The parade itself was way more fun than we thought it would be. Much of that may have to do with our parade-watching neighbors. I have no idea who they were but they were hilarious. They were throwing beads back at the floats or aiming for open car windows. Any other day this may have felt mean or childish, but not today. No, today it was high-brow irony. Omg I Lol'd all over myself. We spent about an hour there before we all needed to either use the bathroom or refill our beers. So with about 15 caught beads in hand I headed back to the Smile Lofts already in good spirit. Even with the parade going on the streets throughout Soulard were still teaming with people.
After the emptying of bladders and filling of cups we headed out amongst the crowds. The parade had ended by now so more people were milling about than before. From all later accounts, this apparently was a less attended Mardi Gras mostly attributed to the cold, windy weather, but that wasn't apparent to me. Our group attacked and divided spaces working our way through the crowd. Our goal? The finest purveyor of food. There was no consensus but I can personally recommend the Gumbo at Norton's on Geyer Ave. Top notch Norton's. They were also kind enough to give me, not one, but two high-end Jaeger beads. Thanks ladies! Most of the guys ended up getting Turkey legs which they put away rather quickly. Those too received good reviews.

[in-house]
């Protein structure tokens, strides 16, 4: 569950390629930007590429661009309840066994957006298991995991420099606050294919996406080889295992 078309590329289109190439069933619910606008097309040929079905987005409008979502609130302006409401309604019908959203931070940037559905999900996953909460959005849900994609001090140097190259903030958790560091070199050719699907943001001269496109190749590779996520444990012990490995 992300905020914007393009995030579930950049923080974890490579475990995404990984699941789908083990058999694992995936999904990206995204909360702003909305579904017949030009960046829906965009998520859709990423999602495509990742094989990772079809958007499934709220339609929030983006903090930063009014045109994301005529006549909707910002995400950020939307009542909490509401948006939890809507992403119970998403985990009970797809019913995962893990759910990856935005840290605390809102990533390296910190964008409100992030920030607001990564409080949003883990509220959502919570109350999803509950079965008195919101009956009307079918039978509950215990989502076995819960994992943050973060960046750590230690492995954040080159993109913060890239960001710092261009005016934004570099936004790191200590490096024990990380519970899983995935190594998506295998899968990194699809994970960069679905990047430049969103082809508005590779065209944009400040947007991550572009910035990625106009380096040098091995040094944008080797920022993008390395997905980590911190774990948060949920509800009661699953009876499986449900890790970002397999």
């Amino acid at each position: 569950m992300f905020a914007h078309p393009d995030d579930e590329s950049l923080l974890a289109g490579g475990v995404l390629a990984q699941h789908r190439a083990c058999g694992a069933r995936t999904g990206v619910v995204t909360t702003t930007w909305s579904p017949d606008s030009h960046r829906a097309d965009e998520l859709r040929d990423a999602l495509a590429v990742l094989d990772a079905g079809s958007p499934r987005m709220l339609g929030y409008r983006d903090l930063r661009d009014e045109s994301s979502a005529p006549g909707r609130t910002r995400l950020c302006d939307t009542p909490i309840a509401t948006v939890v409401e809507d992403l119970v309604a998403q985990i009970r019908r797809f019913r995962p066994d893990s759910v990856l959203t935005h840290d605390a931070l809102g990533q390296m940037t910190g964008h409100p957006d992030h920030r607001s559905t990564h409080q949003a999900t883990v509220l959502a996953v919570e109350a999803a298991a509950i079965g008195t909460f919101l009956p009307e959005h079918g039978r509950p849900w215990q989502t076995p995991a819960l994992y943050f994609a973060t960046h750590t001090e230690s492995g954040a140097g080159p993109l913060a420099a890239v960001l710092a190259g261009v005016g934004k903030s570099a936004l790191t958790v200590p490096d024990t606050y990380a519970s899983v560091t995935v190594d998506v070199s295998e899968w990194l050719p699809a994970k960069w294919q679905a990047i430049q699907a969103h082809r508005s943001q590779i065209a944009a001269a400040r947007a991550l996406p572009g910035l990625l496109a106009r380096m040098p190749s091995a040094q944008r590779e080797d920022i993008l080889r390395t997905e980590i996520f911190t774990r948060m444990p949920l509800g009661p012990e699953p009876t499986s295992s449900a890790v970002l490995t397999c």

The crowd itself was getting rambunctious. Girls were walking up to us and trying to pull off our better beads. And we had some nice one's too. A few weeks before I was smart enough to hit the party store and buy us a nice grouping of high-end beads.  The most sought after? Cardinals beads, of course. We would not give those away for just anything. Anyway, again, we needed some refills and spending an hour in the crowds only is so exciting. If you can hang out at someone's apartment and occasionally mingle with the crowds I highly recommend it. It's the highest form of fun we could find.